8. Some metaphorical expressions are highly significant. Thus, Hosea 7:16, "the rage of the tongue," i.e. verbal abuse; "strife of tongues" (Psalms 31:20); scourge of the tongue" (Job 5:21, (See EXECRATION); comp. Sirach 26:6; Sirach 28:17); "snare of the slanderous tongue" (Sirach 51:2); on the phrase "strange tongue" (Isaiah 28:11), see Lowth, notes on Isaiah 28:9-12, and afterwards the vivid -rendering of the Vulg.; "to slip with the tongue" (Sirach 20:18; Sirach 25:8), i.e. use inadvertent or unguarded speech; "they bend their tongues, their bows, for lies" (Jeremiah 9:3), i.e. tell determined and malicious falsehoods; "they sharpen their tongues" (Psalms 104:3), i.e. prepare cutting speeches (comp. Psalms 57:4) ) "to smooth the tongue" (Jeremiah 23:31), employ flattering language; "to smite with the tongue" (Jeremiah 18:18), i.e. to traduce-if it should not be rendered, "on the tongue," alluding to a punishment for false witness; to lie in wait with the tongue" (Sirach 5:14); "to stick out the tongue" (Isaiah 57:4), i.e. to mock; "against any of the children of Israel shall not a dog move his tongue" (Exodus 11:7), i.e. none shall hurt them; but both Sept. and Vulg. have "not a dog belonging to the children of Israel shall howl," which, as opposed to the "great cry" in Egypt over the first-born, means, not one of the children of Israel shall have cause to wail (Joshua 10:21; Judith 11:9). "To hide under the tongue" means to have in the mouth, whether spoken of hidden wickedness (Job 20:12; comp. Psalms 10:7) or delicious language (Song of Solomon 4:11); "the word of God in the tongue" denotes inspiration (2 Samuel 23:2); "to divide the tongues of the wicked" is to raise up dissensions among them (Psalms 55:9; comp. 2 Samuel 15:34; 2 Samuel 17:14-15). "The tongue cleaving to the palate" signifies profound attention (Job 29:10) or excessive thirst (Lamentations 4:4; comp. 22:16); "to cause the tongue to cleave to the palate" is to inflict supernatural dumbness (Ezekiel 3:26; Psalms 137:6). To gnaw one's tongue is a sign of fury, despair, and torment (Revelation 16:10).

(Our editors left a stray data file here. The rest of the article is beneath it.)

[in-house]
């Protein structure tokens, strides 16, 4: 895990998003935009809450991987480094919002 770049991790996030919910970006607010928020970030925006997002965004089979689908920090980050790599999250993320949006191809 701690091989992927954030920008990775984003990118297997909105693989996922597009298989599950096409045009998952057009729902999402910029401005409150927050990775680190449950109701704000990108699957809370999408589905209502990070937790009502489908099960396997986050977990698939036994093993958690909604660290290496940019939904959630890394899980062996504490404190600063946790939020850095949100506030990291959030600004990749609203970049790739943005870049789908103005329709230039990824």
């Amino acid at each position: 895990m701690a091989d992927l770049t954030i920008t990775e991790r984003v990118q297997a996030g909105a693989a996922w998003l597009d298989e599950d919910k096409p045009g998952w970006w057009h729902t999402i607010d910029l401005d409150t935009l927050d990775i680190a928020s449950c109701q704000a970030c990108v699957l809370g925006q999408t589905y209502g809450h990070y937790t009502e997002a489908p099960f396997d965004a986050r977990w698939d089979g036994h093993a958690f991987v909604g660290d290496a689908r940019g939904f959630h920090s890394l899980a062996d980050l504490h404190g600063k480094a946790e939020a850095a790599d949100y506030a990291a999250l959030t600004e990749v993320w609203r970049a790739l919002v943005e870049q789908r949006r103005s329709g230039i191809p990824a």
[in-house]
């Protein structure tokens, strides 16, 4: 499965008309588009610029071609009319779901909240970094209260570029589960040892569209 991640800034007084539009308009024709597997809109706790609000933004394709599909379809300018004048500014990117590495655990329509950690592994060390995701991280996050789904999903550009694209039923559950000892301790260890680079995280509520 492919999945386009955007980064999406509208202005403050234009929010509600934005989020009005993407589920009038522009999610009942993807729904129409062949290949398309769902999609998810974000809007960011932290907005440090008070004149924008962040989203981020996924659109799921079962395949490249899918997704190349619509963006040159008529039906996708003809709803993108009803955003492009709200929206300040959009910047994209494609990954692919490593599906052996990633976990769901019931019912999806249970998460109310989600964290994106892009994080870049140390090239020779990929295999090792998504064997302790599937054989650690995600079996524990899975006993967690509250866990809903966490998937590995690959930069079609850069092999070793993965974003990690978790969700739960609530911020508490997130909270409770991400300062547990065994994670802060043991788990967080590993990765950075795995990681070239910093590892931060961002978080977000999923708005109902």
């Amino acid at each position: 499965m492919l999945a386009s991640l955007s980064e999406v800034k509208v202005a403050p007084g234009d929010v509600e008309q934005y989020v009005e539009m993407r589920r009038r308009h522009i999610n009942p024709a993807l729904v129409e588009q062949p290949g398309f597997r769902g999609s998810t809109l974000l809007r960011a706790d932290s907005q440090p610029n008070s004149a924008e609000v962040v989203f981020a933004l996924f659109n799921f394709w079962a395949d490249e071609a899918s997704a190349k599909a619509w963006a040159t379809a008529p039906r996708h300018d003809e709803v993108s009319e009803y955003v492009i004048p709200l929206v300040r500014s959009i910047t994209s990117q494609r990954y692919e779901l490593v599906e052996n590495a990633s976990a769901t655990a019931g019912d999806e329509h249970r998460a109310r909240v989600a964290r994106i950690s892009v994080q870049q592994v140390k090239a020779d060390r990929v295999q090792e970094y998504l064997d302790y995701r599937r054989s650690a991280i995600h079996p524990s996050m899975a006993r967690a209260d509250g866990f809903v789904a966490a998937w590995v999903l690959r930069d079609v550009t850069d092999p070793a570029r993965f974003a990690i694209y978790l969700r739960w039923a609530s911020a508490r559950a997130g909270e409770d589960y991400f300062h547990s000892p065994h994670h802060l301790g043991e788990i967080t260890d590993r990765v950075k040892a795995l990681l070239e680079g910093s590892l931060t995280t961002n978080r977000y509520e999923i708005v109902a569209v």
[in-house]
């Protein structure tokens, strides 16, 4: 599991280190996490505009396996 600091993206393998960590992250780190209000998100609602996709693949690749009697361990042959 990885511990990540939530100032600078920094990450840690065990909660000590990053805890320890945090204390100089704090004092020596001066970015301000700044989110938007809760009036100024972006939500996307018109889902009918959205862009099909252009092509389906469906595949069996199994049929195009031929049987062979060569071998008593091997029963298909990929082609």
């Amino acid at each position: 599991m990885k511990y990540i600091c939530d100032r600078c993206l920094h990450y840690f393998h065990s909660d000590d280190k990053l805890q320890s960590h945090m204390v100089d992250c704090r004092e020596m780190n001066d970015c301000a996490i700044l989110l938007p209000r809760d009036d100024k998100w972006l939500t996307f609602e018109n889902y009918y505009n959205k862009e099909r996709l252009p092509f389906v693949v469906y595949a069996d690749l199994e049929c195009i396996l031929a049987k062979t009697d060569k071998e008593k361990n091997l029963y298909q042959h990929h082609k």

9. Some beautiful comparisons occur. "An evil tongue is a sharp sword" (Psalms 57:4); "the tongue of the wise is health" (Proverbs 12:18); "like choice silver" (Proverbs 10:20), i.e. his words are solid, valuable, sincere.